The Disk Anode was designed in conjunction with the U.S. Army Construction Engineering Research Lab for use on navigational locks and dam gates. This anode system is also suitable for use on seawater intake structures, vessel internals, and sheet piling when shoreside access is possible.
For installations where it is deemed necessary to access the anode for periodic maintenance, or when current is only required on a periodic basis, the retractable anode allows the user to easily retrieve the anode. The above illustration is rotated by 90 degrees.
Anodes mounted on the sea bed typically afford the best spread of protection on a marine structure. Sled anodes can be designed for operation in either seawater or buried in the mud. The Post Tension Sled was developed to insure anode operation out of the mud when resting in silty and soft sea beds. By adjusting the height of the concrete sled, the mesh anode sled can also be designed for operation out of the mud. The advantage of this type of sled is its low profile, thereby limiting the potential for damage by anchors, fishing nets, etc.
Suspension Anode Delivery Systems allow for strategic placement of anodes in and around a marine facility, providing optimum distribution of current. Many suspended anode systems are also suitable for mounting on pilings, or other structural steel.
Although incorporated into a variety of anode delivery systems, the rod anode is most commonly used for the cathodic protection of seawater intake structures and vessel internals.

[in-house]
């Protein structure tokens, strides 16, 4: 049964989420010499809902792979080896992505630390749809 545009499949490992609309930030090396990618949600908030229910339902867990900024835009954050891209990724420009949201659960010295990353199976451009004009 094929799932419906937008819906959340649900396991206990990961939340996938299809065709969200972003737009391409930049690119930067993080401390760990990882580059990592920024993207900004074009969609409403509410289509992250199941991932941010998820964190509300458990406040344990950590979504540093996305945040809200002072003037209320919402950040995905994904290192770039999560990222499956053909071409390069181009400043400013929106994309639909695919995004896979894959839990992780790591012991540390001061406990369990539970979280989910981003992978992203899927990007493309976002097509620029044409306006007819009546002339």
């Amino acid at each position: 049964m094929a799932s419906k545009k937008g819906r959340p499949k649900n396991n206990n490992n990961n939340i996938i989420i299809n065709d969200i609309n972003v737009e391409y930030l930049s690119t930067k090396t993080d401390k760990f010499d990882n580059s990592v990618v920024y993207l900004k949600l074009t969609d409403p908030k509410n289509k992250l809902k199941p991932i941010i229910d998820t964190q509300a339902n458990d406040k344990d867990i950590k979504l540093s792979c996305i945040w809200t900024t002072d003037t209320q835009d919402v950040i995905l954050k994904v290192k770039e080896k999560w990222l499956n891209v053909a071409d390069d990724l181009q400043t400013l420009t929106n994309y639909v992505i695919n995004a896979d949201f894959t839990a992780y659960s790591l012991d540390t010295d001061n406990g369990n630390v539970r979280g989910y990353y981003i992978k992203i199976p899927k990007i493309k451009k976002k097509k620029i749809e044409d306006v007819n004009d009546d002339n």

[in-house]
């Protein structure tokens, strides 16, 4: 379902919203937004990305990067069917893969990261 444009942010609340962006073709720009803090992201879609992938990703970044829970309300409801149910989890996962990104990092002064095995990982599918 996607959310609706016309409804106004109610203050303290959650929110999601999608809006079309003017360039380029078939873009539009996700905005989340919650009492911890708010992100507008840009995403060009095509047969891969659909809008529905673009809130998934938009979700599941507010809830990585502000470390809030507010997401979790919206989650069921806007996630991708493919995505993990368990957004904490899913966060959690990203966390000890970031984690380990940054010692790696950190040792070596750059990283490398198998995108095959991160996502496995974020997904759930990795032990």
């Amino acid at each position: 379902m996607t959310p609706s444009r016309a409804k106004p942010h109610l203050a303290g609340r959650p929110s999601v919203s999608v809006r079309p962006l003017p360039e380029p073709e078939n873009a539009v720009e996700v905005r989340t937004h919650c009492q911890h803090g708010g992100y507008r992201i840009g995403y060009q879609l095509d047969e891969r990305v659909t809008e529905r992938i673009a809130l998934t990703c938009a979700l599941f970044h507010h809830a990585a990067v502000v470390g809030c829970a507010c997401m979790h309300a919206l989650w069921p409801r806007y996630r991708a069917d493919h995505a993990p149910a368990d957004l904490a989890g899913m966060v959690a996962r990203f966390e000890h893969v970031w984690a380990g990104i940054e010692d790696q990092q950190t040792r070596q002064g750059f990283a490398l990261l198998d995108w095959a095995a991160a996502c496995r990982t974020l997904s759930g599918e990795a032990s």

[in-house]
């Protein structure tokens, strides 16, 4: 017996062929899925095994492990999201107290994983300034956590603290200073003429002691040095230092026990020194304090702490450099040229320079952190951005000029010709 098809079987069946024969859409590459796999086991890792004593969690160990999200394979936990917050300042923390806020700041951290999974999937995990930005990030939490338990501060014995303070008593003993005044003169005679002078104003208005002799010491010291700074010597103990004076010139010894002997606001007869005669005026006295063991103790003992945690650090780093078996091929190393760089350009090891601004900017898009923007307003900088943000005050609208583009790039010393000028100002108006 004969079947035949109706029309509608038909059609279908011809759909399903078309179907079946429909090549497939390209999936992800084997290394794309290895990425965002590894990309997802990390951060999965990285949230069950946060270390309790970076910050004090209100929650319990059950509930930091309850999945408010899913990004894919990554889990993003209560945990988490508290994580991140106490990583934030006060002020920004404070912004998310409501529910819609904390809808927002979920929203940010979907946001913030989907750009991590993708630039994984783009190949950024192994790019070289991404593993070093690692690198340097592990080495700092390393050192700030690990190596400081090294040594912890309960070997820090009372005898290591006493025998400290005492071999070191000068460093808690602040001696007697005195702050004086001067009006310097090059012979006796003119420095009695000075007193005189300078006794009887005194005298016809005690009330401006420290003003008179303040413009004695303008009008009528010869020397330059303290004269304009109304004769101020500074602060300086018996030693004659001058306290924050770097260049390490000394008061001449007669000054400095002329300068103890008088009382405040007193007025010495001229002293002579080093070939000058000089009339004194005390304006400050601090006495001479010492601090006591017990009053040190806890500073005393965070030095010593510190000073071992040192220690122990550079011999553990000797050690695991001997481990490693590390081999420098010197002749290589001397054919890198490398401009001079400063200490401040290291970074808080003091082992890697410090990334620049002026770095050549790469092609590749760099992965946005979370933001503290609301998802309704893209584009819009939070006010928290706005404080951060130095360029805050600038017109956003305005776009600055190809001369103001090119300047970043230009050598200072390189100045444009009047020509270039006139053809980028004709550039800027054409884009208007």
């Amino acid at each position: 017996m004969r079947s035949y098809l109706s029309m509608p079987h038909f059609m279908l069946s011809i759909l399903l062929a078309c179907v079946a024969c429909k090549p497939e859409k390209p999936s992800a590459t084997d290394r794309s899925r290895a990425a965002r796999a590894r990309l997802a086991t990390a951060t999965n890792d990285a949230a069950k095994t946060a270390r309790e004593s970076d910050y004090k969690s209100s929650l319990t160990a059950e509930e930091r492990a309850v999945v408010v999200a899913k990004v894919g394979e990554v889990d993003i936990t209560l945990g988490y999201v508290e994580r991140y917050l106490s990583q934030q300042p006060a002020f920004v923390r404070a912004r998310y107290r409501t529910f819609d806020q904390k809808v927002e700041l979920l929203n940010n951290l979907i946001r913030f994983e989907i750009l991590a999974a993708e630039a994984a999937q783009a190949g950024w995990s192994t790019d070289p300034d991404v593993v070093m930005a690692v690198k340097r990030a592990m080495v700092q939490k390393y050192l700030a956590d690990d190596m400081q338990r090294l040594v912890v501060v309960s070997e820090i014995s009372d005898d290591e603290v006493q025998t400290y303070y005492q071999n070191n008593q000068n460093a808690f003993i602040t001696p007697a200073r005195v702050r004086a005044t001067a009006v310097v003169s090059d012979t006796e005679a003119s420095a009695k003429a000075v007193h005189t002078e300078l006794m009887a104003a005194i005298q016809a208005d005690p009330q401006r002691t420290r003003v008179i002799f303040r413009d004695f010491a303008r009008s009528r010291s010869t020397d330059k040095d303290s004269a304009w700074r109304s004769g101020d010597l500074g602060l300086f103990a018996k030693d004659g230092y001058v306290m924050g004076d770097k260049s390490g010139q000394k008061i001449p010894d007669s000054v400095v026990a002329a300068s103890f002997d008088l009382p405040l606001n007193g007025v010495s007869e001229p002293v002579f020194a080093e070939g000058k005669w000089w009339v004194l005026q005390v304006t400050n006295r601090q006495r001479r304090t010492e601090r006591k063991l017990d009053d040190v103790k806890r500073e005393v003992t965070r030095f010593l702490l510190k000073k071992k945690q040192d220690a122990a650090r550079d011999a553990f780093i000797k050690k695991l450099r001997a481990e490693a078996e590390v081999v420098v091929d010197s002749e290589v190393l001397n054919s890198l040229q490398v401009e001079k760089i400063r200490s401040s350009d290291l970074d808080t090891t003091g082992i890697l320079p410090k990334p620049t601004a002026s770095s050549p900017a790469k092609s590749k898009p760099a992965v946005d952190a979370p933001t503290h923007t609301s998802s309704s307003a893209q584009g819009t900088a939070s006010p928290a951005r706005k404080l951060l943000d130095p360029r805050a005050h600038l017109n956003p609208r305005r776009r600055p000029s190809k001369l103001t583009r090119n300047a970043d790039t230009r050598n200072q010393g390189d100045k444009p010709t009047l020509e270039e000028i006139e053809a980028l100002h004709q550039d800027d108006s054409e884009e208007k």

Background on Elgard
Marine CP Technology
Proprietary technology, in tandem with advanced products and engineering, position ELGARD as a leading cathodic protection materials supplier.
ELGARD, the manufacturer of ELGARD LIDA mixed metal oxide anodes, benefits from the substantial resources of its parent, ELTECH System Corporation, which is the world’s leading developer and producer of DSA technology for the chlor-alkali and other electrochemical industries. ELGARD Corporation’s unique products and innovative systems have been halting corrosion in steel-reinforced concrete and conventional offshore and in-shore structures since 1974.
Mixed Metal Oxide Anode Technology
ELGARD LIDA anodes are comprised of a titanium substrate with a mixed metal oxide coating. The mixed metal oxide is a crystalline, electrically conductive coating that activates the titanium and enables it to function as an anode. This coating has an extremely low consumption rate, measured in terms of milligrams per year. As a result of this low consumption rate, the anode dimensions remain nearly constant during the life of the anode, providing constant levels of performance for the duration of the anode design life. Due to the ductility of the titanium substrate, a wide range of anode shapes suitable to the structure to be protected are possible, such as wire, rod, tubular, disk and mesh configurations.